We teach students a fuller vision of a servant’s heart that honors Jesus and people of the communities we visit.
Tangible, physical service is helpful for our partners and always appreciated (James 2). However, being intentional to treat people with respect, dignity, and kindness is paramount. We prioritize training students in relational skills to engage strangers, honor community elders, and express gratitude. We call this relational service and believe, especially given the history of programs like ours and the missions movement from Western church models, our ability to “do” any physical service is only as good as the respect for human dignity that undergirds our efforts.
Students return to campus with soberness about how Christian mission has harmed in the past and a passion to intentionally communicate respect and dignity as vital pieces of God-honoring witness and evangelism.
Being good visitors:
We guide students into a humble recognition that we come as visitors to the communities that host us for a spring break or a summer.
For some students, these communities are very similar to where or how they grew up, for others they will be unfamiliar. We draw from Luke 10 and Jesus’ sending of the disciples to train students how to practically be good visitors, embracing the vulnerability of being new, receiving what’s given to them, and expressing appreciation. We recognize our presence is temporary and seek to do ministry always in partnership to be able to “hand-off” any relationships we make to longer-term ministers in the community.
Students return to campus with a vision for humble evangelism that centers others rather than their own needs. They embrace a willingness to be vulnerable and uncomfortable so that others would meet Jesus on their own turf.
Importance of both deconstruction and kingdom imagination:
We recognize growth in faith for young adults often involves questioning and rethinking what’s been taught at home, church, or by the culture growing up.
The western church has a history of harming BIPOC people and doing injustice in ways that must be unlearned personally and collectively. We encourage this type of healthy wrestling and laying aside thoughts and practices that are ungodly. With the unlearning and shedding, we also seek to expose students to creative ways that Jesus-followers are doing much good in the world. Jesus is our guide for out-of-the-box forms of ministry and engaging the powers and injustice. We will also meet people in a variety of careers and be exposed to how following Jesus has led them through their own faith journeys. We will train students in how to seek Jesus for how they might contribute in unique, empowering ways to kingdom work for good.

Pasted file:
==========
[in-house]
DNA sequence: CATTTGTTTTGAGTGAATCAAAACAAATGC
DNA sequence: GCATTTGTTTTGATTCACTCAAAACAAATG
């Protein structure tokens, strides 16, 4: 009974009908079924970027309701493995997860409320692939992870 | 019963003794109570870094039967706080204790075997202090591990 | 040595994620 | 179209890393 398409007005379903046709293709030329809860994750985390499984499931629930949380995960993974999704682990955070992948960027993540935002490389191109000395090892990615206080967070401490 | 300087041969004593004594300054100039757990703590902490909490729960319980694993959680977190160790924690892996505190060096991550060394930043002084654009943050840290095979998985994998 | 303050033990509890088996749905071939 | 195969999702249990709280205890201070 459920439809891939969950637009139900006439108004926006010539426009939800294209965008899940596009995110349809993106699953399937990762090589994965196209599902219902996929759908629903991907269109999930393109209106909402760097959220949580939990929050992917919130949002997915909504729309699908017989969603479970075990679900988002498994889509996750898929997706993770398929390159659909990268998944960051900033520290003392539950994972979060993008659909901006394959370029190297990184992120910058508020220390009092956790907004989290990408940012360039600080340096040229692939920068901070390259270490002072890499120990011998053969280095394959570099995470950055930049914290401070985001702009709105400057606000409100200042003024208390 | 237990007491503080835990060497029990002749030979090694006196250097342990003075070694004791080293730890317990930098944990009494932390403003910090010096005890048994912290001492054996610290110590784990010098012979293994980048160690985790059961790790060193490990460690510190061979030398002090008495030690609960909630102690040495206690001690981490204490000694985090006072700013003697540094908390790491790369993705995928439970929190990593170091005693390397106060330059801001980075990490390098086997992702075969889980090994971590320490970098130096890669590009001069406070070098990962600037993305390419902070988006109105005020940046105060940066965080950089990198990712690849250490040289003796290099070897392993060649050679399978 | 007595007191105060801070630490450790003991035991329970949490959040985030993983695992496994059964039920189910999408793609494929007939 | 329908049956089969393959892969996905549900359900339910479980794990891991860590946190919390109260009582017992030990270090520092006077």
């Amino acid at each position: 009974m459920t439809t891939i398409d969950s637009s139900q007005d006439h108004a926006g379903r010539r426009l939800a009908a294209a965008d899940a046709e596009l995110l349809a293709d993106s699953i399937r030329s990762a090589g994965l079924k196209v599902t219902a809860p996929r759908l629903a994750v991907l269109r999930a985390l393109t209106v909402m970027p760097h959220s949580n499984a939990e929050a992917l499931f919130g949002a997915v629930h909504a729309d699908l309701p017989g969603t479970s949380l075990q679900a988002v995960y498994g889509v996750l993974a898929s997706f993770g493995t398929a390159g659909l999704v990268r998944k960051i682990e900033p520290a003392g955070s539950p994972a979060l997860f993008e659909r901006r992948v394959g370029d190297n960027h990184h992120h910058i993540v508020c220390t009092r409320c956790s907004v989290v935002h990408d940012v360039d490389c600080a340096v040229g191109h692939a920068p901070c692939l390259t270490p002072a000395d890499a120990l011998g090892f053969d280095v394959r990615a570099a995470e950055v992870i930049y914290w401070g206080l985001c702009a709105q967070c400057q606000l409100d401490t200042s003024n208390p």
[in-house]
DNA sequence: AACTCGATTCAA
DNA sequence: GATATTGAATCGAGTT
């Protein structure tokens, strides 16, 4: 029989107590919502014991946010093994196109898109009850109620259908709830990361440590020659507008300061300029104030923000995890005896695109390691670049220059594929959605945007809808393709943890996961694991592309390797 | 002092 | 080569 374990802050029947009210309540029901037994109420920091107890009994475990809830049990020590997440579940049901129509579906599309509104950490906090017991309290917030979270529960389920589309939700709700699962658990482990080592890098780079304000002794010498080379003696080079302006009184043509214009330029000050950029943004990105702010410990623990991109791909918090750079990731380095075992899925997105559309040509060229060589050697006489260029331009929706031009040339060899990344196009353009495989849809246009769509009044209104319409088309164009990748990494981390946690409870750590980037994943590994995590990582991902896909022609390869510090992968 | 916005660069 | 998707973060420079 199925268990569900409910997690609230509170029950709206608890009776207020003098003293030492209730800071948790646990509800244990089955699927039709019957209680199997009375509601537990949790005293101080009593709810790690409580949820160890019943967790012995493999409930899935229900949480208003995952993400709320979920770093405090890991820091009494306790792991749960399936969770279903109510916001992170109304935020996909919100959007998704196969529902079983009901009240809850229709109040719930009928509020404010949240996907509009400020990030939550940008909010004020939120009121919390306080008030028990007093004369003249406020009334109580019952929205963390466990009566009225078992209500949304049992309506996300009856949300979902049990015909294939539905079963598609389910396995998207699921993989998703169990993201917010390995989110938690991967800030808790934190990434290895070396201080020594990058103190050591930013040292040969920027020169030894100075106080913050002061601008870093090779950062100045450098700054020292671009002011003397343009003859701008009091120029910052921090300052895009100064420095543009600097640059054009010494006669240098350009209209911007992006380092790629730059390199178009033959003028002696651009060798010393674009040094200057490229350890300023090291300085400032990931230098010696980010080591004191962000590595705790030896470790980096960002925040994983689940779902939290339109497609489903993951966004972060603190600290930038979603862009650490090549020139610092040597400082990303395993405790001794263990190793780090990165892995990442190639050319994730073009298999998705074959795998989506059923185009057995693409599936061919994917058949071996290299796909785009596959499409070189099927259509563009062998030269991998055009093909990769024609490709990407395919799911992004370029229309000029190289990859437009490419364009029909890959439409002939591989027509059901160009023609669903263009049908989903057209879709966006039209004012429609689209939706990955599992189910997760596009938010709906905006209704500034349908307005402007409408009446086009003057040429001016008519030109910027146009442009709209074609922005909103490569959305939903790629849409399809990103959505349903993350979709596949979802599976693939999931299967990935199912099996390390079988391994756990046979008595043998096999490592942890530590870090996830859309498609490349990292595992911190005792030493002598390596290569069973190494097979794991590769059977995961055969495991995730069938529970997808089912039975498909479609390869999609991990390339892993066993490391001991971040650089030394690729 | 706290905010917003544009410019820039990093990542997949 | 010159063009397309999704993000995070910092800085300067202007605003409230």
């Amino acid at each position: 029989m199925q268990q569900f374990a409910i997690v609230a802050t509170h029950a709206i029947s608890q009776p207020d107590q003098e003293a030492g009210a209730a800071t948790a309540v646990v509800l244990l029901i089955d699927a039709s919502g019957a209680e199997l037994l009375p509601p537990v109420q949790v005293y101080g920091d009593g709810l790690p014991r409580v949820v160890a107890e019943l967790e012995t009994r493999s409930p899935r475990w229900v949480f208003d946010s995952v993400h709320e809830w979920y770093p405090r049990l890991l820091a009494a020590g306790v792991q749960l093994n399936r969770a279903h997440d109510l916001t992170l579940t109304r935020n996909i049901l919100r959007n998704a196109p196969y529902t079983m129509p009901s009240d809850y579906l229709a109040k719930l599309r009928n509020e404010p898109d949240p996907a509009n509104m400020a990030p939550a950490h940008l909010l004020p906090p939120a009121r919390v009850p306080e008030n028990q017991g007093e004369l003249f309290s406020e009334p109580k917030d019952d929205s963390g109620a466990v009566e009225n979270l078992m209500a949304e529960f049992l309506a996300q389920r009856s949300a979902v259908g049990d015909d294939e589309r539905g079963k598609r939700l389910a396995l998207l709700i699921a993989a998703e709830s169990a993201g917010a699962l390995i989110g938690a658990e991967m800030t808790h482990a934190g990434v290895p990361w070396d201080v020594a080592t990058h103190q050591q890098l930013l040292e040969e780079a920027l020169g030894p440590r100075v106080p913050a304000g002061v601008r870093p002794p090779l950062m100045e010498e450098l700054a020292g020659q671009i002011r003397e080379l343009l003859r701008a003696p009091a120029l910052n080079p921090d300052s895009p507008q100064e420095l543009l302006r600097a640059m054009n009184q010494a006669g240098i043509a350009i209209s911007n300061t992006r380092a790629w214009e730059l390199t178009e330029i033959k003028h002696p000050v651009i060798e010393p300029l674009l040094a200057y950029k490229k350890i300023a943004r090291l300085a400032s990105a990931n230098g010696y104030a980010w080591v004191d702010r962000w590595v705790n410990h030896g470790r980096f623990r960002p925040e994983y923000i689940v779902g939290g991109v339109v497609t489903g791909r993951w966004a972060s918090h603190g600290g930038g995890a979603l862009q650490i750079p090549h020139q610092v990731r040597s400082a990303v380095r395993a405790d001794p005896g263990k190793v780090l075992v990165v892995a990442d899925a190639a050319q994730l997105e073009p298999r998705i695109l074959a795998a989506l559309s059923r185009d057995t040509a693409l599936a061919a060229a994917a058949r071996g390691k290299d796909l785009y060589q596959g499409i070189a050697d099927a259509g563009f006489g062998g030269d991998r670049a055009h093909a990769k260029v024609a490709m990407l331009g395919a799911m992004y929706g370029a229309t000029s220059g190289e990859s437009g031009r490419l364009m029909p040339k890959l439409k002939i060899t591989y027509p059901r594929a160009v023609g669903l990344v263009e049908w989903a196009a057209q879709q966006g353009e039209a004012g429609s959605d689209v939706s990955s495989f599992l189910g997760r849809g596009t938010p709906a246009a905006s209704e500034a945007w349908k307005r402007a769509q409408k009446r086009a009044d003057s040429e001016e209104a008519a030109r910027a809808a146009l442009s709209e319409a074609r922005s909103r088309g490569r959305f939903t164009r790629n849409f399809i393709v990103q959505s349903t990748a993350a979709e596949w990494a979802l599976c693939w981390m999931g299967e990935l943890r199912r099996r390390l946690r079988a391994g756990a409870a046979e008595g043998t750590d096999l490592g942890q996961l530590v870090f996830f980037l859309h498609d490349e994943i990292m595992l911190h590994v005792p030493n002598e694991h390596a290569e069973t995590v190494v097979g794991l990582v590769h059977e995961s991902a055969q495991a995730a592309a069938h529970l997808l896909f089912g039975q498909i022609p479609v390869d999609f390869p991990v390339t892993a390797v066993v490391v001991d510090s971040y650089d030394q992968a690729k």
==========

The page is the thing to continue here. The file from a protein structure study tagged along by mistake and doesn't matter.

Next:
Students return to campus prepared to continue the life-long practice of wrestling with God and not being conformed to the patterns of this world (Romans 12:1) and alongside others, seeking to create the kind of church and community they’d love to be a part of.
Ethnic identity development and racial justice:
We teach that ethnic identity is good and a gift from God, as seen in scripture.
Human sin has twisted God’s design and created a hierarchy in order to harm some and elevate others. We teach that uprooting racism includes understanding one’s own ethnic or racial identity as well as engaging issues at the group/societal level. We will guide students through reflection, discussion, and scripture study to better understand their own ethnic identity and family history and how this identity shapes their worldview and life experience. Students will have opportunities to engage with people of similar and different ethnic identities throughout the program. In our summer programs students will have mentorship by a person of their same racial/ethnic background. Training and teaching will challenge students to see the broader history and embeddedness of racism in the United States context. We will help students begin or continue the kingdom work of rooting out racism personally and systemically.
Students return to campus able to articulate how their ethnic identity has shaped them in helpful and unhelpful ways for kingdom service. Students will also have some tools to begin unrooting racism in themselves or in their communities.
Spiritual practices to sustain a life of Jesus-centered justice-seeking and kingdom hope:
We will teach students several spiritual disciplines or practices to help them lean on Jesus and prayer as the fuel for their justice engagement.
We will center worship practices and forms during our programs that are familiar to and relevant to our host communities as we learn spiritual resilience in an embodied way from our communities. Spiritual practices we will engage include: intercessory prayer, scripture study, lament, sabbath rest, ministry of presence, hospitality, joy and celebration, spiritual friendships, and personal devotional life development.
Students return to campus with new or renewed spiritual practices to sustain their life with God and love of neighbor.